No matter what your fitness goals are, weight lifting related injuries are going to be common. However, a study done by the University Of Arkansas proved that there was 35 percent increase in gym injuries in recent years. There are many reasons as to why someone could be experiencing these injuries, whether it being you don’t know how to use the machine, using too much weight, lifting weights too fast and so many more. Keep on reading to find out which are the common injuries when it comes to lifting weights in the gym and how they can potentially effect your fitness goals.
As already mentioned, there are two main reasons for workout-related injuries as said by personal trainer Justin Price, MA. The first is being poor posture during the day, which eventually weakens your entire muscoskeletal structure and the other being that you’re lifting too fast, in both reps and weight. Its important to note that getting the body you dream of does not happen overnight, therefore, resulting in weight lifting related injuries. He recommends that if you’ve never worked out in an extreme regimen to consult a certified personal trainer.
What Are Some Weight Lifting Related Injuries?
There are five common weight lifting related injuries that can affect anyone and everyone. It all comes down to how conscious you are during your workouts.
- Cause: If you typically sit with poor posture at work or anywhere else, that can lead to problems in the gym. If you use the bench press, this is when the trouble really starts. While lying on the bench press your back isn’t flush with the pad. It’s a lack of mobility and extension in your upper back will put stress on your lower neck and back.
- Prevention: If you are an avid user of the bench press, make sure your lower back and neck are supported properly. Avoid putting additional stress on your neck with exercises that cause you to raise your arms over your head, especially if you’ve just had a long day at work. Lastly, strengthen your mid and upper back and improve your posture by doing reverse shrugs. You’ll feel it in your lower traps, which will help you maintain your posture and health whether you’re at the office or at the gym.
- Cause: When you’re at a computer all day, your arms have to internally rotate when you type, which puts pressure on the shoulders. You then go to the gym and do chest press, shoulder press, pushups, all also with your arms rotated in.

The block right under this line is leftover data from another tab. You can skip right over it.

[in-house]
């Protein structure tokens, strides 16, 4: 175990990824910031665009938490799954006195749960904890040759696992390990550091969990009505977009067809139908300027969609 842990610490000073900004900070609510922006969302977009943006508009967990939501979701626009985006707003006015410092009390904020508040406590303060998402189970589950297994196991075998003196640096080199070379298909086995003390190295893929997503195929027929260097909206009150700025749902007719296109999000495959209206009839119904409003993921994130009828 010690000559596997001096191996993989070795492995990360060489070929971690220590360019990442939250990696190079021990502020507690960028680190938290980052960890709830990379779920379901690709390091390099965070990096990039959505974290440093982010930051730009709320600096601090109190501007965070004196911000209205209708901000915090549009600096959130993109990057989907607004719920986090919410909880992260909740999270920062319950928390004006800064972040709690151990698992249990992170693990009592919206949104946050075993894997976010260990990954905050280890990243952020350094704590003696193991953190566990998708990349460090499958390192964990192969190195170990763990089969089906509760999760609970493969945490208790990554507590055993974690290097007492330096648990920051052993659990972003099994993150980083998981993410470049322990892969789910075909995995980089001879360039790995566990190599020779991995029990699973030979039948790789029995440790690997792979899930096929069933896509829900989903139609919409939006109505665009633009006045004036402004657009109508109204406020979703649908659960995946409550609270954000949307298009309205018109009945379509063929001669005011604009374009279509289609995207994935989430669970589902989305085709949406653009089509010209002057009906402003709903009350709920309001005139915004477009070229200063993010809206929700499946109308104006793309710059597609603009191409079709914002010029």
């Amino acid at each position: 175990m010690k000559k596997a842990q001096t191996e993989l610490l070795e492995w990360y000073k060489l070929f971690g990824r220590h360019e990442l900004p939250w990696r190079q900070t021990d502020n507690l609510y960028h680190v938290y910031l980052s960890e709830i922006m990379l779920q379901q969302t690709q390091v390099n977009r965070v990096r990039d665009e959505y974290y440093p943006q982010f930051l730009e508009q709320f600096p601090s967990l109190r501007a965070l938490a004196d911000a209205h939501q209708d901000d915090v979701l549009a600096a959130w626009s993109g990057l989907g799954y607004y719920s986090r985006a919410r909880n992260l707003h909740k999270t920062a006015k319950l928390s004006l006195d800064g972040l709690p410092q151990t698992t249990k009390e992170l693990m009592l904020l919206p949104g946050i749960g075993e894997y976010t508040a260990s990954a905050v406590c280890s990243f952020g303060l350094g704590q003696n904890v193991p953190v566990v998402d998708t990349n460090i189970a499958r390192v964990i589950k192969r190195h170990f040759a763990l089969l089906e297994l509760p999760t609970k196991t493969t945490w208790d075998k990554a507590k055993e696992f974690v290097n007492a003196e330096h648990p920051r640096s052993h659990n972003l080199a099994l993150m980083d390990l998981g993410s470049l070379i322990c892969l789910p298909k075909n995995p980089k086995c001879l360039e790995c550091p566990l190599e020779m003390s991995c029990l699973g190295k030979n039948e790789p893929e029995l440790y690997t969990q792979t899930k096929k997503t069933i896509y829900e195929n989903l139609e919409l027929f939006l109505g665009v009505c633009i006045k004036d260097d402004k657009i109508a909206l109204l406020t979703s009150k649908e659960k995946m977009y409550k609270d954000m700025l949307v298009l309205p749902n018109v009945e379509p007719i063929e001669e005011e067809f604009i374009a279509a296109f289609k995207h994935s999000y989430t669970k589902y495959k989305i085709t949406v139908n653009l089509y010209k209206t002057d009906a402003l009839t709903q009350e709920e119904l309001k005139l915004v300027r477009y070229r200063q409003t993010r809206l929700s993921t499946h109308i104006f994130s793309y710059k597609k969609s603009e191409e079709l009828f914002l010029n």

- Prevention: Make sure to externally rotate your arms to balance your shoulders. The best possible way to do this is with rowing with cables.
- Lower Back
- Cause: If you round your back throughout the day and then go to the gym and do an overhead should lift standing, your upper back will not extend properly. They straighten and arch upward from their lower back, which has a nervous breakdown.
- Prevention: It’s always important to stretch and strengthen your upper back to compensate for all the hunching you do at the office.
- Cause: Because we don’t typically use our hip muscles during the day and our feet can often become unstable due to poor footwear and hip muscles aren’t strong the knees get all the stress. Leg extensions, curls, and presses don’t help resolve the problem because they don’t strength the muscles of the feet and hips.
- Prevention: The best possible exercise to avoid injuries to our knees would be lunges. This helps to stabilize your hips and knees.
- Foot & Ankles
- Cause: Most people spend their days in front of their computers with rounded shoulders. When you stand up, your weight falls to the front of your foot. With that misplaced center of gravity and put it into running shoes, which naturally tip you forward with a heel higher than the toe, and your feet and ankles start to bear the brunt of any impact.
- Prevention: Avoid running shoes with high heels, unless recommended by an expert. By helping spread the impact to the whole foot, you’ll prevent problems like plantar fascitis, achilles tendonitis, anterior compartment syndrome, lateral compression syndrome and bunions.